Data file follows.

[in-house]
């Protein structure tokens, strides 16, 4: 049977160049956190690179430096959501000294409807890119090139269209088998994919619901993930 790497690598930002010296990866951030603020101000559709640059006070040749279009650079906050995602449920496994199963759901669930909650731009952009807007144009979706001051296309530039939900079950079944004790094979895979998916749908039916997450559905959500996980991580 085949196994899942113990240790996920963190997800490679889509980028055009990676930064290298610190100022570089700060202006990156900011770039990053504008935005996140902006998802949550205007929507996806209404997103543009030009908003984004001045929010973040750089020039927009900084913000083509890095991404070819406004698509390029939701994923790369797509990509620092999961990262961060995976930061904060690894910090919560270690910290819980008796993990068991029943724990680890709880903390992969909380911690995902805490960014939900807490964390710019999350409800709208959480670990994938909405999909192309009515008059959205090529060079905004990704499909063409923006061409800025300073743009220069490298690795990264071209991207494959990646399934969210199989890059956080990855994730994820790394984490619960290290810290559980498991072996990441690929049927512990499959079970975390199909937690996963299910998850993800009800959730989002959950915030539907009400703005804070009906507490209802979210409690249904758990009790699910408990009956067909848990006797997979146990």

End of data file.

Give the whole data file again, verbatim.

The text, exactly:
[in-house]
């Protein structure tokens, strides 16, 4: 049977160049956190690179430096959501000294409807890119090139269209088998994919619901993930 790497690598930002010296990866951030603020101000559709640059006070040749279009650079906050995602449920496994199963759901669930909650731009952009807007144009979706001051296309530039939900079950079944004790094979895979998916749908039916997450559905959500996980991580 085949196994899942113990240790996920963190997800490679889509980028055009990676930064290298610190100022570089700060202006990156900011770039990053504008935005996140902006998802949550205007929507996806209404997103543009030009908003984004001045929010973040750089020039927009900084913000083509890095991404070819406004698509390029939701994923790369797509990509620092999961990262961060995976930061904060690894910090919560270690910290819980008796993990068991029943724990680890709880903390992969909380911690995902805490960014939900807490964390710019999350409800709208959480670990994938909405999909192309009515008059959205090529060079905004990704499909063409923006061409800025300073743009220069490298690795990264071209991207494959990646399934969210199989890059956080990855994730994820790394984490619960290290810290559980498991072996990441690929049927512990499959079970975390199909937690996963299910998850993800009800959730989002959950915030539907009400703005804070009906507490209802979210409690249904758990009790699910408990009956067909848990006797997979146990």